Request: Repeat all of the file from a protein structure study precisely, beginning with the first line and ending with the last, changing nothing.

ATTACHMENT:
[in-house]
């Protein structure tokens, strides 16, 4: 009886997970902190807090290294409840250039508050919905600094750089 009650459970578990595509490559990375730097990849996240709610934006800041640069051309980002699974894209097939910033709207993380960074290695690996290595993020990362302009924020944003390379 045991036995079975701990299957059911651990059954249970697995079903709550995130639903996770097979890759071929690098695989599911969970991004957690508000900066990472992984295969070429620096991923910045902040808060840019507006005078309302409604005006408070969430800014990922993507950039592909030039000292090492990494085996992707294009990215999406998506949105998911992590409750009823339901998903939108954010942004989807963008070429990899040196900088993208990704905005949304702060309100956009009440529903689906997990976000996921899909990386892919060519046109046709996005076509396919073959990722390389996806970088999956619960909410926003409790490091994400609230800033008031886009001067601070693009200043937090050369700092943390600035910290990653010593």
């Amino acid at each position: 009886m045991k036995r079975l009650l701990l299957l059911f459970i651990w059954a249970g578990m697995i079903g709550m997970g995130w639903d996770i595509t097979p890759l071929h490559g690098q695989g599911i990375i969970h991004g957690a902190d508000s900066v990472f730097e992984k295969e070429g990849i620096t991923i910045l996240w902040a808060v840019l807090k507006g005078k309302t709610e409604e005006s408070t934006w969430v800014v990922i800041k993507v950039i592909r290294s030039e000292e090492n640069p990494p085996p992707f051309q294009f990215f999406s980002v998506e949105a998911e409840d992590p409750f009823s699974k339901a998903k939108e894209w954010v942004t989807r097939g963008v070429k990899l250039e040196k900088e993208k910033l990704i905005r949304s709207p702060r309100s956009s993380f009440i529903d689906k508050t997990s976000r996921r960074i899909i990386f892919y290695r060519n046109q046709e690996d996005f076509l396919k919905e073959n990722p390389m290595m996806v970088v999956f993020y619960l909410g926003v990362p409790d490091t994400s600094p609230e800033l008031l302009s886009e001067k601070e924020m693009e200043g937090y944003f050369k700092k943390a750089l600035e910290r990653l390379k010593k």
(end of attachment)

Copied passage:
[in-house]
């Protein structure tokens, strides 16, 4: 009886997970902190807090290294409840250039508050919905600094750089 009650459970578990595509490559990375730097990849996240709610934006800041640069051309980002699974894209097939910033709207993380960074290695690996290595993020990362302009924020944003390379 045991036995079975701990299957059911651990059954249970697995079903709550995130639903996770097979890759071929690098695989599911969970991004957690508000900066990472992984295969070429620096991923910045902040808060840019507006005078309302409604005006408070969430800014990922993507950039592909030039000292090492990494085996992707294009990215999406998506949105998911992590409750009823339901998903939108954010942004989807963008070429990899040196900088993208990704905005949304702060309100956009009440529903689906997990976000996921899909990386892919060519046109046709996005076509396919073959990722390389996806970088999956619960909410926003409790490091994400609230800033008031886009001067601070693009200043937090050369700092943390600035910290990653010593």
């Amino acid at each position: 009886m045991k036995r079975l009650l701990l299957l059911f459970i651990w059954a249970g578990m697995i079903g709550m997970g995130w639903d996770i595509t097979p890759l071929h490559g690098q695989g599911i990375i969970h991004g957690a902190d508000s900066v990472f730097e992984k295969e070429g990849i620096t991923i910045l996240w902040a808060v840019l807090k507006g005078k309302t709610e409604e005006s408070t934006w969430v800014v990922i800041k993507v950039i592909r290294s030039e000292e090492n640069p990494p085996p992707f051309q294009f990215f999406s980002v998506e949105a998911e409840d992590p409750f009823s699974k339901a998903k939108e894209w954010v942004t989807r097939g963008v070429k990899l250039e040196k900088e993208k910033l990704i905005r949304s709207p702060r309100s956009s993380f009440i529903d689906k508050t997990s976000r996921r960074i899909i990386f892919y290695r060519n046109q046709e690996d996005f076509l396919k919905e073959n990722p390389m290595m996806v970088v999956f993020y619960l909410g926003v990362p409790d490091t994400s600094p609230e800033l008031l302009s886009e001067k601070e924020m693009e200043g937090y944003f050369k700092k943390a750089l600035e910290r990653l390379k010593k």